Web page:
Soldier & Entrepreneur
Phyllis Newhouse is the founder and CEO of Xtreme Solutions, Inc., an information technology services & solutions provider. After retiring from the military in 1999, Phyllis started her successful entrepreneurial career.
In 2002, your life took a dramatic turn through business. How did that happen?
I retired from the military in 1999, and I decided I was not going to do what is typically done, which is work for the government in a senior adviser position. I knew that I wanted to be an entrepreneur. Our rst client work was on a security platform. When they asked us if we could bring in more consultants with a security background, I thought, “Wow, this could be huge.” I decided to go back to the government and offer the same services we developed from consulting. The first government contract we bid on, we won. Within just a couple of years, the company had become a million- dollar business. In three years, it grew to a multimillion-dollar business. I knew we had a scalable model; the programs could scale, and the company could scale. We o ered professional services that encompassed ethical hacking and penetration testing, as well as helping organizations understand their vulnerabilities and how vulnerable they were to cyberattacks. Over the years, cyberattacks have become more sophisticated, which requires us to be more innovative in the toolkits that we offer our clients.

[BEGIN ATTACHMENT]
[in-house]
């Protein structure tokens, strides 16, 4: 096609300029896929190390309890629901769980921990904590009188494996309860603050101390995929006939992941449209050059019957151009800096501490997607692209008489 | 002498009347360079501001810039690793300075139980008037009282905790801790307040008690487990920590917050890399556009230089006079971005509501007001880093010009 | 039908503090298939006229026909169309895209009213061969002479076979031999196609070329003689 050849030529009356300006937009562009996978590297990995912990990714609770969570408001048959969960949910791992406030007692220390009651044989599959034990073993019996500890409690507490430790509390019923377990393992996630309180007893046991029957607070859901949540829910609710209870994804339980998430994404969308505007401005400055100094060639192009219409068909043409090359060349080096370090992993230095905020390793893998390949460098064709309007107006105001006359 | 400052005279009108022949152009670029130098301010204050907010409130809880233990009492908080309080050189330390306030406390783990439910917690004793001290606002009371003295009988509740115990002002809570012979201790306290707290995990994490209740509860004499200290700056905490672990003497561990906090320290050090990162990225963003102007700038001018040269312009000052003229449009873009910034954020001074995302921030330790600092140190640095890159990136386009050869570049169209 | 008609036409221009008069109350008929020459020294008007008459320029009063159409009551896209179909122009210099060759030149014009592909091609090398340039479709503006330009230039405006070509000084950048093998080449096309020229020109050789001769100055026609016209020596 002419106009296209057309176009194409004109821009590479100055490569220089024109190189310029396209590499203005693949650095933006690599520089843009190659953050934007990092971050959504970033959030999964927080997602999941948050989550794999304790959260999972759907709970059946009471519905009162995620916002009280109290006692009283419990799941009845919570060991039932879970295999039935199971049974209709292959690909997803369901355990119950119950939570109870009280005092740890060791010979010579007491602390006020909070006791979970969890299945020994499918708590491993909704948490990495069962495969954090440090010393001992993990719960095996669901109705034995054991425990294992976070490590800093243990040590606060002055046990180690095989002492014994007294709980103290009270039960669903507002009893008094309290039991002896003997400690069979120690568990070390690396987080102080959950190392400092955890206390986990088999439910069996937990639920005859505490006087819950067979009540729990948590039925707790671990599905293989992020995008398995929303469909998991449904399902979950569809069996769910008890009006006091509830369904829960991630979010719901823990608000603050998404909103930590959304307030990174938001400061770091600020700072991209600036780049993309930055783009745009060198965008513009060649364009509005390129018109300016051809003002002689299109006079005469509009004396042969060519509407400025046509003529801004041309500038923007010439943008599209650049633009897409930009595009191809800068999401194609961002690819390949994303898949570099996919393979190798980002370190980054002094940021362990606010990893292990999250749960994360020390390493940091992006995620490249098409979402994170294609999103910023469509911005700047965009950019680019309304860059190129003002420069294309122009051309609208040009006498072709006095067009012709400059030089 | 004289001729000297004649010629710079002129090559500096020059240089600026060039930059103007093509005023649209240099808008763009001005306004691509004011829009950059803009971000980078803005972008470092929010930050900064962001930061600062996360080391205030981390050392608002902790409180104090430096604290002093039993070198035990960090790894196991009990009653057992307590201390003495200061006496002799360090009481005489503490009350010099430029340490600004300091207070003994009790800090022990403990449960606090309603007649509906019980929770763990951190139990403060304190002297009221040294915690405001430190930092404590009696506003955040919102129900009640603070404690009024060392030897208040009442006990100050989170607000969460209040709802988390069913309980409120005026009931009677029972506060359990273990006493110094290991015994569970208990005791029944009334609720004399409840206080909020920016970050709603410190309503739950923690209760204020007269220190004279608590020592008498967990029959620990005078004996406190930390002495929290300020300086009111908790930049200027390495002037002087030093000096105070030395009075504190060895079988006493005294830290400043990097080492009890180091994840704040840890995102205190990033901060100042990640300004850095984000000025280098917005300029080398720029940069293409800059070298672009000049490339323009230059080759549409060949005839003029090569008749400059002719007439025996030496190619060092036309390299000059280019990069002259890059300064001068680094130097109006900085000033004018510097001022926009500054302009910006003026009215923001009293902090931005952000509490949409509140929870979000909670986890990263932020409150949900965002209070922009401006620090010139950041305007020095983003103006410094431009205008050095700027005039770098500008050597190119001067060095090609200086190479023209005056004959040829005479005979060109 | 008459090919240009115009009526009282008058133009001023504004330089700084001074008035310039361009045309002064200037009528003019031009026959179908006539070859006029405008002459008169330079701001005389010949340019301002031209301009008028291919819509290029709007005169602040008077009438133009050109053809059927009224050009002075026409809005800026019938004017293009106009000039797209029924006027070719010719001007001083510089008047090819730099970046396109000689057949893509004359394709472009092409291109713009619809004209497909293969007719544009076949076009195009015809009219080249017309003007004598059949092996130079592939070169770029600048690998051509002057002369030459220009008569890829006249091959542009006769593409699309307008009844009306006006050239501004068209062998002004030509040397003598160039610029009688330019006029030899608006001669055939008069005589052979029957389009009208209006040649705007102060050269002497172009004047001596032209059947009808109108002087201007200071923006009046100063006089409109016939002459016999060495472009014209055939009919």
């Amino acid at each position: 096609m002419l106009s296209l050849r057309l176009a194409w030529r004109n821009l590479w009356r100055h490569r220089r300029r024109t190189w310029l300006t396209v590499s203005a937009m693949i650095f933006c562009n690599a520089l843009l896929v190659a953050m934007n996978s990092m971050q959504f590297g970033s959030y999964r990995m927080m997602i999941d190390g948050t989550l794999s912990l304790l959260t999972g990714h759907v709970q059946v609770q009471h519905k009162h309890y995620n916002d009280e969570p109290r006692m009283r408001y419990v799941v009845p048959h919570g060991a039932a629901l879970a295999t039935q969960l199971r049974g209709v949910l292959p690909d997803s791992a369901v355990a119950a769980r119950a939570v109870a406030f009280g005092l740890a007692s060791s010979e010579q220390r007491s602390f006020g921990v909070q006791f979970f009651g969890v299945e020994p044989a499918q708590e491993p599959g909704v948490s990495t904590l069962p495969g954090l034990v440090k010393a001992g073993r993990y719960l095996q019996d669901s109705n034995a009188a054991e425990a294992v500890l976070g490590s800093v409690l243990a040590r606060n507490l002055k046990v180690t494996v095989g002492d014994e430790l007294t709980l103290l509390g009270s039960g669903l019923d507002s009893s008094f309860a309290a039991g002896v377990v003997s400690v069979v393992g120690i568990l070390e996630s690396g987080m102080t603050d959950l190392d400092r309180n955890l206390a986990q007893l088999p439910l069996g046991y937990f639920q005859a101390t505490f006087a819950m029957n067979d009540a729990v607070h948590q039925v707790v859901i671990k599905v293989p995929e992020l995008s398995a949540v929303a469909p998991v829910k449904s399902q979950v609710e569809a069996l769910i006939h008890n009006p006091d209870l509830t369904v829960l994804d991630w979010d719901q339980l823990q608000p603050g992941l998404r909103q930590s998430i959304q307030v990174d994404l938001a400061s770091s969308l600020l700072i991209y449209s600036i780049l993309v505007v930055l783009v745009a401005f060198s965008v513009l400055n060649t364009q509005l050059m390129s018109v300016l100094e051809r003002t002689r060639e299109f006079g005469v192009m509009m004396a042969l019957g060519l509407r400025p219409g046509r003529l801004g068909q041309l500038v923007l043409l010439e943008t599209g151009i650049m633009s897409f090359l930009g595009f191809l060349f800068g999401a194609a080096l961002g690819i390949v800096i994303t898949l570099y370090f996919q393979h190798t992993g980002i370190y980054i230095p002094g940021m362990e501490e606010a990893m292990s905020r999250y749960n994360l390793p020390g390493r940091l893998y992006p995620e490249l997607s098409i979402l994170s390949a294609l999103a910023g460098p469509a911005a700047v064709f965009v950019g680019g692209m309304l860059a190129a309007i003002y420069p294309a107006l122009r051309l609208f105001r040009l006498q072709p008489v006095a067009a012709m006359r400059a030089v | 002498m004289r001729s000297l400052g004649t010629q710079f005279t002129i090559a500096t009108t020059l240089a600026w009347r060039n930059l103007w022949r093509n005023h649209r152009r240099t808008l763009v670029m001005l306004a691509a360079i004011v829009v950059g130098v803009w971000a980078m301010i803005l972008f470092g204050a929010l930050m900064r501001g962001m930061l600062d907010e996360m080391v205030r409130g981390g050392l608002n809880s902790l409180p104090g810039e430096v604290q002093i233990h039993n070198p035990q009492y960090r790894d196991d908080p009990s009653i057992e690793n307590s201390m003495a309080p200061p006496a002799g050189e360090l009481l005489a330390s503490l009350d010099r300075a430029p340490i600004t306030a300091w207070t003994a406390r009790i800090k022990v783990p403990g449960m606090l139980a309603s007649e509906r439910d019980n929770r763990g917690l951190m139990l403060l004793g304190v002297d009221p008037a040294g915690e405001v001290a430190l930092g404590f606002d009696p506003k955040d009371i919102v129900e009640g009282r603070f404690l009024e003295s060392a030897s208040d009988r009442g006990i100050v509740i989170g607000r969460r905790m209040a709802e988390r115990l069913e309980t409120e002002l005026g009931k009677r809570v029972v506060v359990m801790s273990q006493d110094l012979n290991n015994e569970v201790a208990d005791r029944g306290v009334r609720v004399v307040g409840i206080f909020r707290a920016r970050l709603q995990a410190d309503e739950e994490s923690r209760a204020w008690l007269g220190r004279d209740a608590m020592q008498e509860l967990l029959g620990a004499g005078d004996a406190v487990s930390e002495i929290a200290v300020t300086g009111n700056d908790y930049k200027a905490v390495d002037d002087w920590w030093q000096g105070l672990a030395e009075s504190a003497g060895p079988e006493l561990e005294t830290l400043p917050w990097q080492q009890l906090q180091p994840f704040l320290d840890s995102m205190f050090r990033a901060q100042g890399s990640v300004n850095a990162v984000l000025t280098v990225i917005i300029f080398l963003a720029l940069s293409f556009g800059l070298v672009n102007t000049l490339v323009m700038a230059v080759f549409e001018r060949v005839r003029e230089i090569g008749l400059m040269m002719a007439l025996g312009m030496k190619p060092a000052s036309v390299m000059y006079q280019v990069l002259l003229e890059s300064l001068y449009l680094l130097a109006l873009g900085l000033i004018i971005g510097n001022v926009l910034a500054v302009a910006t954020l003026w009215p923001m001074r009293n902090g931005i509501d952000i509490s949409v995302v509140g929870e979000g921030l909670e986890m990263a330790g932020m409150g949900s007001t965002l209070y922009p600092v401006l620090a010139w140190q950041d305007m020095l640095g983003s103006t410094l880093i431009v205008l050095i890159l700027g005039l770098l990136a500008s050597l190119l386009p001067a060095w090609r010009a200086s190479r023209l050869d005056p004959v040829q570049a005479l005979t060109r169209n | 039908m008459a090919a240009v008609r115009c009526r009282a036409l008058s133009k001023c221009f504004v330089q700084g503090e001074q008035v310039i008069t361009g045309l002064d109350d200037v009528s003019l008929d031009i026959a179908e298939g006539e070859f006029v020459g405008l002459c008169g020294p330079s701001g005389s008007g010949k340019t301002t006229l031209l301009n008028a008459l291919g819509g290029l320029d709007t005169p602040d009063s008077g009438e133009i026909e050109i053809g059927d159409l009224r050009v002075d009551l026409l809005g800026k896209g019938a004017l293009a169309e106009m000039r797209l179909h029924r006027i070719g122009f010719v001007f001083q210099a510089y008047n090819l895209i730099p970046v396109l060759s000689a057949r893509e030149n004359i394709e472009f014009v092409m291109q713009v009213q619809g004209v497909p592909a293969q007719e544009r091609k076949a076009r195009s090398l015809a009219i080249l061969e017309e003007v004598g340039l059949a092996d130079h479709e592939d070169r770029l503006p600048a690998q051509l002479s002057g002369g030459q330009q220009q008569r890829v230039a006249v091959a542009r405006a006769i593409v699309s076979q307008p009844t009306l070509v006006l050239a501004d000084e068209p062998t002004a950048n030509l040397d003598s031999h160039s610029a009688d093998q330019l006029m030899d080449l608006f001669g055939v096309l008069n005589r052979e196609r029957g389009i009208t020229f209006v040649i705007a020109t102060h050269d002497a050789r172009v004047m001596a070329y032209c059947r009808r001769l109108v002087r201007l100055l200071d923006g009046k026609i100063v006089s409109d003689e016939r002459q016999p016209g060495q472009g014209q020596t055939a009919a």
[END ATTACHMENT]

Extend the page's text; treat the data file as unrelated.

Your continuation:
What skill set did the military help to build or refine?